Author Topic: A long search that paid of with a big reward: Isaac Thompson Mecklenburg Rifle  (Read 885 times)

Offline mbriggs

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I thought it might be nice to see some American Longrifles on this site again.  I was beginning to think Dennis had changed the name of this site to "I found this old gun."  (laughs)

In 2009, Wallace Gusler wrote a two part article in Muzzle Blast magazine on "A Rosetta Stone North Carolina Rifle" about a Mecklenburg School rifle he recently had purchased. In this article he included photos of other known rifles from this school by W.B. - S.M.B. - and Isaac Thompson.  Wallace included photos of several rifles by Thompson.  The last rifle he only used photos of the butt-stock, it had been converted to percussion during the period of use, and was relief carved, but had obviously not been restored. 

I later asked Wallace how he found the gun and who owned it? Wallace said the owner recently inherited the rifle and had taken it to Colonial Williamsburg to learn what it was. Wallace was notified of it, was able to photograph the rifle and help the owner identify who made it. Wallace said the owner asked to keep his information private.

The local group of longrifle collectors here in North Carolina was excited to learn a great new rifle had surfaced and none of us knew its location. It was the topic of conversation for a while.

In 2012, I started research for my book, "The Longrifle Makers of the Mecklenburg School" which I published in 2016.  I used google searches to see if I could find any information on each maker.

When I searched on [Isaac Thompson Mecklenburg gunsmith] I came up on two hits on genealogy web sites.  The first hit was in 2008 by a man who had recently inherited an old longrifle that he took to Colonial Williamsburg and was told it was made by Isaac Thompson.  He wanted to learn information about Thompson.  He provided his email address which included his name and ended with @atmc.com .  I sent him an email but received no response.

The second genealogy post was made in 2011. It was from a man who said he was a Thompson family genealogist.  He provided helpful information on Isaac Thompson.  That he was born in 1802 in Mecklenburg County, N.C. and was the son of Joseph Thompson. The father and son shared the same house located on 105 acres on Long creek, just west of Beatties Ford Road in the northern part of the county. I was able to communicate with him and he provided some information I was able to include in my book.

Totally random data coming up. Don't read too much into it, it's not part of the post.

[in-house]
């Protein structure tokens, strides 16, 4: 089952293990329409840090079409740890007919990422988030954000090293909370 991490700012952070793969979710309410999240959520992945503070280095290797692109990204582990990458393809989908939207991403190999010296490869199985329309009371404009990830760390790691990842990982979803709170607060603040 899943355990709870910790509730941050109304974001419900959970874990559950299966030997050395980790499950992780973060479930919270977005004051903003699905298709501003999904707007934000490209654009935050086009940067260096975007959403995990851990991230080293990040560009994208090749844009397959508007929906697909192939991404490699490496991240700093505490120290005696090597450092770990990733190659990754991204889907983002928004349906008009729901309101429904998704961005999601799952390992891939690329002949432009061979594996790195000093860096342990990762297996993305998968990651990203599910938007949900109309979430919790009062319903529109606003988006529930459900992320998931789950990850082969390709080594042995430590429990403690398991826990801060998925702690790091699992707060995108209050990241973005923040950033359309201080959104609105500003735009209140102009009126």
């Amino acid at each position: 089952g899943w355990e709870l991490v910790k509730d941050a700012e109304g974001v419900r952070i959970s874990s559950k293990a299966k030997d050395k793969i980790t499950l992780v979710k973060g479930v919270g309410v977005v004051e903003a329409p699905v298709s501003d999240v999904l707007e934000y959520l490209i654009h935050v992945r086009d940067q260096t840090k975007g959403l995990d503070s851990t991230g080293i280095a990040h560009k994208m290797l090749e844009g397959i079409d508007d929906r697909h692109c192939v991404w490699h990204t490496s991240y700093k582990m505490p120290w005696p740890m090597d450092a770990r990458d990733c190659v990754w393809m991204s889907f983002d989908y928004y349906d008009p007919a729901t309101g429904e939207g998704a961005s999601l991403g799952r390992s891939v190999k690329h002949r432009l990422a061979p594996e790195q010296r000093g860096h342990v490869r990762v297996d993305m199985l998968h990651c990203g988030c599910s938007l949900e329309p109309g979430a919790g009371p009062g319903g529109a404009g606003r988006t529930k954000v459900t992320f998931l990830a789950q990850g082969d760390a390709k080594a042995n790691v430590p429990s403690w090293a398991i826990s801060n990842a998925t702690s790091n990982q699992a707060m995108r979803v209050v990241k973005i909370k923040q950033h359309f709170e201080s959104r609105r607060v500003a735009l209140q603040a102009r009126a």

So how to find the man who had inherited the rifle?  I have owned a communications company here in North Carolina for over forty years.  There was something about the email address that seemed to ring a distant bell with me.  It took me several months to figure it out.  The address atmc was Atlantic Telephone and Membership Corporation.  It is a mom and pop phone company for Brunswick County, N.C. down at the coast. I then google searched the mans name and learned he had lived at Ocean Isle Beach, but had disappeared in a fishing accident 2010. That was why he had never responded to my emails.

I have two good friends that live at Ocean Isle Beach.  I called and asked if either knew his widow and did she still live there?  One of them was friends with her.  I called her in 2014 and asked could I come down and photograph the rifle.  She consented.

When I met with her I asked her about the family history of the rifle.  Her late husband had been given the rifle by his aunt who had no children.  She and her husband also had no children.  I told her it had been a great rifle in its day and was an important piece of history.  It was the earliest known dated rifle by Isaac Thompson, and was dated 1818 under the cheek-rest.  I told her the rifle needed an expensive restoration and be preserved to be enjoyed by future generations.  I asked if she wanted to sell it and she did not.  I left her with an open ended offer of the most I have ever offered for an un-restored rifle.  While I was photographing the rifle she got out the papers her late husband had collected. With this was an evaluation letter from Colonial Williamsburg.  It valued the rifle at the same price I had just offered her.  This told her I was not trying to steal it.

When the book was published in 2016 I mailed her a copy, but received no response.  When the Charlotte Museum of History scheduled my program on Mecklenburg County Longrifle School in 2017, I sent her an invitation, but she did not come.  I sent her a Christmas card each year.

In October of 2018, she called me on the phone. Her name sounded familiar but I did not immediately place it.  She asked me if I was still interested in purchasing her old longrifle?  [I knew instantly who I was speaking with.]  I said yes I was. She asked if I would still pay her the price I had offered.  I agreed.  She told me it was mine.  I told her I would meet her at her bank in the morning.

I took the rifle to my friend who does my restoration and left it with him.  I received it back a few months ago.  It is the most ornate rifle in my collection.  The rifle does make me question the attribution to Isaac Thompson.  If Isaac was born in 1802, he would have only been 16 in 1818 when this rifle was completed.  Was he a prodigal genius? The other possibility is the maker of the I.T. signed rifles was the father Joseph Thompson. With engraving styles of that period, the initials would still be I.T.